NeatDesk Scanner Turns Receipts Into Organized Data
The NeatDesk, left, here connected to a laptop, is a high-speed desktop scanner and digital filing system that scans receipts, business cards and documents.
Edward C. Baig | USA Today
Reach into your pockets after a business trip. You’ve got business cards, crumpled receipts and perhaps other scraps of paper with information needed for databases, expense reports and tax time. Dealing with this mess of paper is as much fun as visiting the dentist.
The new NeatDesk desktop scanner I’ve been testing can help you through this drill. It combines a speedy sheet-fed scanner with digital filing-system software called NeatWorks 4.0 that neatly sorts and organizes the information. For now, the scanner works with Windows only; a Mac version is expected in 2009.
The machine arrives care of Philadelphia-based The Neat Co., which only recently changed its name from NeatReceipts. That’s also the name of the clever mobile scanner that put the company on the map.
Alas, organization and clutter reduction are costly. The NeatDesk hardware-software combination commands $500, a shock to anyone who sees scanners these days advertised for as little as $100.
Of course, NeatDesk is a specialized scanner that should appeal mostly to small-business owners or folks like me who methodically track expenses with Quicken or Microsoft Money. You can also export data to Excel, Word, TurboTax or QuickBooks accounting software. You can sync contacts with Outlook or the Plaxo online address book.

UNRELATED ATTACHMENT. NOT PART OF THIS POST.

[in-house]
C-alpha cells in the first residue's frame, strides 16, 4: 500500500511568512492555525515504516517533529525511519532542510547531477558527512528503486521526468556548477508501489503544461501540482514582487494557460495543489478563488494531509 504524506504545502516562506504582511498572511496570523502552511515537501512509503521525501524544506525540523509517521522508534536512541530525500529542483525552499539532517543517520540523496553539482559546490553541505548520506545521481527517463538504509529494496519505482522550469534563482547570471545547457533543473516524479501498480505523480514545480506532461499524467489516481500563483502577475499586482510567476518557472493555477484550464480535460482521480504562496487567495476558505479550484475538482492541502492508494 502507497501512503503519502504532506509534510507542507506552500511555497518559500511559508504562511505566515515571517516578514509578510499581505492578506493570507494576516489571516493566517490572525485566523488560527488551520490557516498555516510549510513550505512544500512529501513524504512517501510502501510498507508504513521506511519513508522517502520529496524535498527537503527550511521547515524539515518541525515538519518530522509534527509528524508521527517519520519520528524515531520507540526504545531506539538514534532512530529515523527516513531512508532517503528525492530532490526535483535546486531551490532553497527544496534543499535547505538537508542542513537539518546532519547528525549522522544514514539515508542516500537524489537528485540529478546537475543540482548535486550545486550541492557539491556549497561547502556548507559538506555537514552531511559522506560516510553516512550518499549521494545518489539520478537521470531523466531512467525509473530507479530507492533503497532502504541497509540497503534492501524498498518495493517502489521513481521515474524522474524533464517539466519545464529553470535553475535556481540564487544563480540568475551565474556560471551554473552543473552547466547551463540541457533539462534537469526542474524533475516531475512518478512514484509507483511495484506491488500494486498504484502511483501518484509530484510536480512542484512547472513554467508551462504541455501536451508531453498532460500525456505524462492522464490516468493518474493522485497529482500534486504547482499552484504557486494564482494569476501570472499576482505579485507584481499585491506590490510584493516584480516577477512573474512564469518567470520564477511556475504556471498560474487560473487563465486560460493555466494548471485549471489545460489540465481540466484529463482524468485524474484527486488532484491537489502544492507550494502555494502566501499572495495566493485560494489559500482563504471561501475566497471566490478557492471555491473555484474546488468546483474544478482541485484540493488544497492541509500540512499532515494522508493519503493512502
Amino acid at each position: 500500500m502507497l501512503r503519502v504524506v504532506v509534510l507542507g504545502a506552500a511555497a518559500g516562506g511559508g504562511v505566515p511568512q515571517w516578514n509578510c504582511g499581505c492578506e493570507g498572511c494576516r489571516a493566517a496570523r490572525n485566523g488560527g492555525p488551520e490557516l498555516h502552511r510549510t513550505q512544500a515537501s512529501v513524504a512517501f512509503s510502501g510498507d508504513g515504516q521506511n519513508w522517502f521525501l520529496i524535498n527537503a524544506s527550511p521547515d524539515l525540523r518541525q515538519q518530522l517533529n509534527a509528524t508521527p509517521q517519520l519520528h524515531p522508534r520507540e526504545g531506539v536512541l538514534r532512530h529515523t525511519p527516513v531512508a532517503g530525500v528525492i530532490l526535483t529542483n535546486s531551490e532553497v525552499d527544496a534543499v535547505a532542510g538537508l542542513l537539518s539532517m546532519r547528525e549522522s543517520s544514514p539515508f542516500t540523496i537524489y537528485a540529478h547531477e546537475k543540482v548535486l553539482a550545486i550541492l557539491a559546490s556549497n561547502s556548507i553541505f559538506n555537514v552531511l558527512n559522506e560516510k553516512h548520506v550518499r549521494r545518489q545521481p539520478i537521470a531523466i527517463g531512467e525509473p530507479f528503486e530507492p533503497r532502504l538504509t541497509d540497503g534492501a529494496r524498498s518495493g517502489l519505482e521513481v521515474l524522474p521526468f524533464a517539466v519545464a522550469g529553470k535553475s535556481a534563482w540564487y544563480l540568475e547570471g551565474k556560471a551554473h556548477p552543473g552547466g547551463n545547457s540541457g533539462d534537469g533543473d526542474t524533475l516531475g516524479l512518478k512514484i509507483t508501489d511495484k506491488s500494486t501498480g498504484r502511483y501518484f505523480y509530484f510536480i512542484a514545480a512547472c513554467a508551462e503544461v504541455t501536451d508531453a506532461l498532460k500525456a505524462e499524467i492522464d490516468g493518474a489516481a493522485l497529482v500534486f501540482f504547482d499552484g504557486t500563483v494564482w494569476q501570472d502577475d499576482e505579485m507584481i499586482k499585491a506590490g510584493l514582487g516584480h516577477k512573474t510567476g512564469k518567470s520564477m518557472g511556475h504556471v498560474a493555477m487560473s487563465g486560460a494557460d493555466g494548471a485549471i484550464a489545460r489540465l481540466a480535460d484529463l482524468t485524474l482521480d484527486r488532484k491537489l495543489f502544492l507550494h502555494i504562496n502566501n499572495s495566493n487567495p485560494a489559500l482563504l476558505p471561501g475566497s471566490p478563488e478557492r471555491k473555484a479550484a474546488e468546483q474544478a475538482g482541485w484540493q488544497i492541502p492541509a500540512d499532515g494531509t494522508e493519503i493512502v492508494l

Let’s take a closer look.
The new scanner isn’t designed to be easily portable like NeatReceipts. It weighs just over 4 pounds and is about the size of a bathroom scale. It’s white, black and handsome propped up on a desktop.
Any scanner can convert paper into electronic images: The NeatDesk scanner makes it a breeze at the press of a single button. Actually, there are just two physical buttons on the front of the machine, either for a regular scan or to create a searchable Adobe PDF file from a scanned document. The on/off switch is in the rear.
Bit of advice: Heed the warning about closing all other programs before installing Neat’s software. My initial setup failed when I did not do that.
For the most part, everything went fine from there, though I did have to call tech support to figure out why I was having a problem sharing data with Quicken. Neat provides a series of handy video tutorials on the Web to walk you through the product’s capabilities.